The thing is, imode was not a technology by the time it reached any of the
markets in the west we are talking about: Australia and the UK got it quite
late, and by that time it wasn't a technology. The technology was an MMS
variant, J2ME (albeit it with a variant profile, but that is just a detail,
like what colour the background on the screen is: it can be changed easily
enough), and X-HTML Basic.
So, if it isn't a technology, which it most definitely is not, what is it? A
brand and a business model. The problem is clearly that the brand wasn't
that strong, and the business model wasn't very carefully followed. The
clever guys at e Plus, KPN, Telstra, and O2 (and before that AT&T and 3 UK)
are convinced that they know their markets, and they are also frankly
unwilling to give the content providers 90% of the revenues collected for
content, which in turn meant that the content was both expensive, and also
of less value to the content providers, and therefore less likely to be
constantly improved and updated. To make it worse, imode was sold to them as
a new technology, which, when they looked right into it, it wasn't. So they
pretty much ALL ended up saying "what's so good about this? It's pretty much
the same as our current technology. Those bozos upstairs didn't actually GET
us anything!" Those bozos upstairs didn't get it because DoCoMo had sold it
to them as a technology, or something "you bloody well better do because we
now own 17% of your company," rather than as a business model and a brand.
The management of the i-mode brand outside of Japan, I can tell you from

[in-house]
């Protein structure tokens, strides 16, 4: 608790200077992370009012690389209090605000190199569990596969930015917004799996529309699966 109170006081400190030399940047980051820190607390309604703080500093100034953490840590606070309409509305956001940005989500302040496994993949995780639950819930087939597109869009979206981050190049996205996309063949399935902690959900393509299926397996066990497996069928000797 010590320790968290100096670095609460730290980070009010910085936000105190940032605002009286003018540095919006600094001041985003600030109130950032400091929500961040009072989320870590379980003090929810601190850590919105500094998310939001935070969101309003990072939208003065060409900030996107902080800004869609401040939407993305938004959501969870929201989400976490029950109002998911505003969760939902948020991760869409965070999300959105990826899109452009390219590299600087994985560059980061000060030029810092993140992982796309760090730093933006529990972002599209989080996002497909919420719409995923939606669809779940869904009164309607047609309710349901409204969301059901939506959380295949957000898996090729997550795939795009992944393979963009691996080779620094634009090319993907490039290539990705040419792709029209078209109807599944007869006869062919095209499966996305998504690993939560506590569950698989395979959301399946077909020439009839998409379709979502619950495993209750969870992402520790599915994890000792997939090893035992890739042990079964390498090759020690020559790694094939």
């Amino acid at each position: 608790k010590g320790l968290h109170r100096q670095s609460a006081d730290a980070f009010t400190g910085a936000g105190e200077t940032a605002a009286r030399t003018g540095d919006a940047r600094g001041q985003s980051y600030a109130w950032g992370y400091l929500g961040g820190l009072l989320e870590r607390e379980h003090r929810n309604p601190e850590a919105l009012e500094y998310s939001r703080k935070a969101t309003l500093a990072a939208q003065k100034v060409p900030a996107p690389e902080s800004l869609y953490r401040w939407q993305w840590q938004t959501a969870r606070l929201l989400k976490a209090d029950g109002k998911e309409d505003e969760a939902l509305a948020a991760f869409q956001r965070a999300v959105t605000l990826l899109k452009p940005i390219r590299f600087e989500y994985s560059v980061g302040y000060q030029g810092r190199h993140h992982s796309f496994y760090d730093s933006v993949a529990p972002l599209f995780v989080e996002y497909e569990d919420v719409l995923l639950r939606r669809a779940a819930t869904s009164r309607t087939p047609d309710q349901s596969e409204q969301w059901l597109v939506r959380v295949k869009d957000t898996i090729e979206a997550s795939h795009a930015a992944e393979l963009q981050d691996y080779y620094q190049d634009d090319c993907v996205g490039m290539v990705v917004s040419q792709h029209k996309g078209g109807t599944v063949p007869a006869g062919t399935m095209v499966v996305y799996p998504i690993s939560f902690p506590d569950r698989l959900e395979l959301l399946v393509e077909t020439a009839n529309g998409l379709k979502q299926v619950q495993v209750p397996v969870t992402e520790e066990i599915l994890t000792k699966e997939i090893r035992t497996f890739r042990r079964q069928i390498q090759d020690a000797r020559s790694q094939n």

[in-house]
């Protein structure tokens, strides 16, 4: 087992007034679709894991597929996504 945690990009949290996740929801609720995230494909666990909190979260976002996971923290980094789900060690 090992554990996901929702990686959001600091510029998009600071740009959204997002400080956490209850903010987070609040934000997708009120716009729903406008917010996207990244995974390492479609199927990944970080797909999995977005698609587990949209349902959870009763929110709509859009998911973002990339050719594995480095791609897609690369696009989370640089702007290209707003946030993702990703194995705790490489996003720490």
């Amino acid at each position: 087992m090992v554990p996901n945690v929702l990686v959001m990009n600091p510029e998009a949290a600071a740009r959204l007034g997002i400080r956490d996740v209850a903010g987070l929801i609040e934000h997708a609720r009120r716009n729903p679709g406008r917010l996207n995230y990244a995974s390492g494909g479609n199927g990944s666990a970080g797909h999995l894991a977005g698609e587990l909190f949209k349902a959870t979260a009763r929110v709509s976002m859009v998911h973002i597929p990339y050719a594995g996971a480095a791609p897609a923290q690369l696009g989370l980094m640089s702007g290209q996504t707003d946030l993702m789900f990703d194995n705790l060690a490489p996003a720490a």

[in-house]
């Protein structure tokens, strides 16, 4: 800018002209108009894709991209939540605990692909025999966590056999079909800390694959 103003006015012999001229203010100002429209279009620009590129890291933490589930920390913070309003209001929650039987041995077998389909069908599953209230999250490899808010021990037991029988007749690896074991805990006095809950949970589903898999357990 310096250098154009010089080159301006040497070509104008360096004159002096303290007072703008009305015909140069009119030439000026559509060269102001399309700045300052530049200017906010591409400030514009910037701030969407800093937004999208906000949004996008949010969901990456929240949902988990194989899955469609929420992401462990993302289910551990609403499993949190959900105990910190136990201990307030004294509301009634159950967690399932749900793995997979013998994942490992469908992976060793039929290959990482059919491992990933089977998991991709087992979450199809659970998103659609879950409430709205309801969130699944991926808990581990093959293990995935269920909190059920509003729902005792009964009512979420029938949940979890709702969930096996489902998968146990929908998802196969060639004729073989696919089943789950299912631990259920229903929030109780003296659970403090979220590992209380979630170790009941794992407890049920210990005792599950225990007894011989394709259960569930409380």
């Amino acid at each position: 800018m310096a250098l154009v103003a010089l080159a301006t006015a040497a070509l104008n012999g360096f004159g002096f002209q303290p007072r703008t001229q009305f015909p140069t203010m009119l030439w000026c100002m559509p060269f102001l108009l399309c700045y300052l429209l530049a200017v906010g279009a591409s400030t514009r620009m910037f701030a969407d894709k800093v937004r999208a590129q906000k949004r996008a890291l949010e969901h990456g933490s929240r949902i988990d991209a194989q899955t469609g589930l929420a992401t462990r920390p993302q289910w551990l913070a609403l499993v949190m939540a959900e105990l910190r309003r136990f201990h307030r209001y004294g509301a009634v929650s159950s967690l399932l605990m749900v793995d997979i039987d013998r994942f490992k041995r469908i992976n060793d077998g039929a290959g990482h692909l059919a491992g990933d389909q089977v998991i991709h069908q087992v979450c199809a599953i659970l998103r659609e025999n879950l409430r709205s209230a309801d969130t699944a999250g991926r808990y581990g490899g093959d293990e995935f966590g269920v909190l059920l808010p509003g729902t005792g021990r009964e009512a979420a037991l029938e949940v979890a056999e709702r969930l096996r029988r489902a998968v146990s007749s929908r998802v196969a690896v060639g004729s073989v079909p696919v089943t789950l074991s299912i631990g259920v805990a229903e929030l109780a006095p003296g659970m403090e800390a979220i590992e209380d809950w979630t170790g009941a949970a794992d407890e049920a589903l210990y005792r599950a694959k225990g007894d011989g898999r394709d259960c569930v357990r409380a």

very personal experience, was handled very poorly by DoCoMo. I was writing a
book about it, and asked for simple information and access to be able to
interview people in DoCoMo about it, and was absolutely shut out. The
brainiacs in their PR department couldn't think of any good reason why they
would want an English-language book written about i-mode. At the time, they
didn't even have a brand management department.
My own employer, Vodafone, have been much more successful at marketing
Vodafone Live! in Europe than any of the i-mode carriers have been. And with
brands and business models, it is marketing that determines the success, not
minor technology differences that don't have any meaning for the user.
Just my two pence.
On 7/23/07, Michael Sydenham <msydenham_at_gmail.com> wrote:
> On 7/23/07, Timothy J Mckinnon <webmechanic_at_telstra.com> wrote:
> > Imode has not been "dropped" by Telstra in Austalia.
> I guess that's right, but it was never really "picked up" either (by
> or its consumers).
> > Perhaps it was never as
> > popular as they envisioned, but hey, that is what marketing is all
> i-mode in Australia was woefully marketed, and developer support was
> marginal. I doubt Telstra reached their subscriber targets. I personally
> thought much more could have been done to promote i-mode in Australia. On
> the other hand, maybe no amount of promotion would have helped, since a
> recent mobile usage survey in Australia (finding reported on TV) suggested
> that the average Australian mobile user is not interested in mobile
> interactive content & services - they just want to talk & SMS. Telstra
> should have picked up and pushed felica on the back of i-mode.
> This mail was sent to address nfrengle_at_gmail.com
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Received on Tue Jul 24 00:44:26 2007